Our letters section and your opportunity to weigh in and be heard. Send us your thoughts and profundities. You can contact us here.

Hooters: ‘food with a view’

Dear Missy,

I am writing in response to your article that you wrote in July concerning the Hooters restaurant and girls that work there. I apologize of my timing of my response since you wrote your article in July, and I am responding in November.

The brainchild of Hooter restaurants was put together by some guys in Florida at a beach. They were trying to put what was seen on the beach inside of their restaurants. Only, they didn’t go for the string thongs, and that might have been because too much flesh would show. Personally, I will not go to strip clubs even though women probably earn a lot of money. But, the saying goes, Hooters is “food with a view.” Even I do glance, like looking at the sun, but I do not stare.

This brings me to the second part of my response. There is only one thing you order and only one thing which is the second part of their success. That is the hot wings. There is absolutely no one who can come close to their hot wings. So whatever your opinion may be of Hooters, you left out one of two reasons why they have become successful. So, if someone out there is reading this, wouldn’t you like to own a profitable business in Durango? Buy a Hooters franchise.

– Thanks for letting me respond, Chris McCracken, Pagosa Springs

In defense of science

Dear Editors,

Recently, I had the opportunity to discuss creationism with a bright young student. She challenged me with remarks about Earth’s true short age; the Grand Canyon being evidence of Noah’s flood; even that coal can be produced in a matter of months under proper pressure and heat. She went on to explain God’s plan included an imminent Armageddon – that is, destroying his own creation ala End Days’ hype. When I coun

tered with facts debunking these notions she became defensive, saying that to attack someone’s faith was a horrible thing to do.

It caused me to wonder why so many feel compelled to embrace willful ignorance. By that, I mean a willful ignoring of masses of real, verifiable and available evidence simply because it conflicts with one’s own preconceptions and challenges one’s fears. With this in mind, I would like to share the following with those who believe the truth can only be found within a single mindset, or book.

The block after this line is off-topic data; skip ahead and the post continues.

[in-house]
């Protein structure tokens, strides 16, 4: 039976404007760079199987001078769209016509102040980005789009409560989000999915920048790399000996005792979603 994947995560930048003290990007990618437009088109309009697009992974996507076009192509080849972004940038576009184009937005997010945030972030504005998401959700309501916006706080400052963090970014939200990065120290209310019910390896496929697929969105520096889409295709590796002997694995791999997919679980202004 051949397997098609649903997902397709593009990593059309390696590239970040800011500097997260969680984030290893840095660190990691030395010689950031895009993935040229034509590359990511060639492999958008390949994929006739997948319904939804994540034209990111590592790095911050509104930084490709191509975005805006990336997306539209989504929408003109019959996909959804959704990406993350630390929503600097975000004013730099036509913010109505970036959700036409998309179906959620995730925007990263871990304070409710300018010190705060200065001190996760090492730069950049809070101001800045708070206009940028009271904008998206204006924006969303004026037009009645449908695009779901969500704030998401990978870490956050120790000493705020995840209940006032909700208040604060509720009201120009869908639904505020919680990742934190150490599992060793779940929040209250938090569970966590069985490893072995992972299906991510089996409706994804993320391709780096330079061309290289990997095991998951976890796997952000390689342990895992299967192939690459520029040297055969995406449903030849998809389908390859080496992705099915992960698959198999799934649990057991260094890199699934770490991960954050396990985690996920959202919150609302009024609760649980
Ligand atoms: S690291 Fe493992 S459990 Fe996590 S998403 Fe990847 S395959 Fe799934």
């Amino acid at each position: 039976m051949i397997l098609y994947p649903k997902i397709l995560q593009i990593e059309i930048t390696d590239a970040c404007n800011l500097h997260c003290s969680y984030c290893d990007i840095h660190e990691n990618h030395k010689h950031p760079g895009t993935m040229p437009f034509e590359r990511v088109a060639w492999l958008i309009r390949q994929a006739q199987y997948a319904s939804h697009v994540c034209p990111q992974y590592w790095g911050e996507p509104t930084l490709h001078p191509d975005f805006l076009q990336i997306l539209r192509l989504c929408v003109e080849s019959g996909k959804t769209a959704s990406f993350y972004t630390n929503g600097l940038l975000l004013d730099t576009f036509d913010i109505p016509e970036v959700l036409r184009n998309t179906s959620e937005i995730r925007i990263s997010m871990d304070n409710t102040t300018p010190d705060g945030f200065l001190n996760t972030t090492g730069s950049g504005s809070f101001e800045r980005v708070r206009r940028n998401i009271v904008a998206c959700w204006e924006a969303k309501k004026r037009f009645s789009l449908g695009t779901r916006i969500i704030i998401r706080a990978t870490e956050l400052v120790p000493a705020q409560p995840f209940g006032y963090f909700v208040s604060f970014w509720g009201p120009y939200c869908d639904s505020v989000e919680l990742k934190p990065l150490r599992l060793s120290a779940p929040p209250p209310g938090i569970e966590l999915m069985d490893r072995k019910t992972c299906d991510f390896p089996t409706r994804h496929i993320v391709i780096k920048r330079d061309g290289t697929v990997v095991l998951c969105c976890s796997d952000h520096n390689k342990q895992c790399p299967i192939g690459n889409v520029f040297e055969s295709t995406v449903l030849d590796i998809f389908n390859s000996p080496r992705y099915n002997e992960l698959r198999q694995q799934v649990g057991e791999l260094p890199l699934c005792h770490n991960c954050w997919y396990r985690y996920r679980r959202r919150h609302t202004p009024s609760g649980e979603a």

What is science? Real scientists – especially the great ones – started out as kids totally amazed at the world they saw (discovered) around themselves. What’s out there? How it works? Why it works the way it does? What it all means? At its core, science is that natural awe and curiosity at God’s creation all grown up.

What is science’s sin? Science established straight-forward rules and guidelines in order to organize our inborn desire to pursue an understanding of the miraculous creation we witness around us. These rules are solid and won’t be bent for those who have convinced themselves they are gifted with superior insights. If those “superior insights” can’t pass the scientifically established hurdles they are not allowed within the arena of science. It is fitting and proper that agenda-driven, unsupported opinions remain outside this venue of science. There are other realms these beliefs belong to such as politics, philosophy, religion.

The best thing about science’s rules aren’t what they reject, but rather all they are open to. Science’s guidelines are organized in such a way that any member of humanity, from any point on our globe, has the opportunity to participate, even to revolutionize long held beliefs. As long as they are thoughtful enough to adhere to the rules while presenting convincing and verifiable arguments.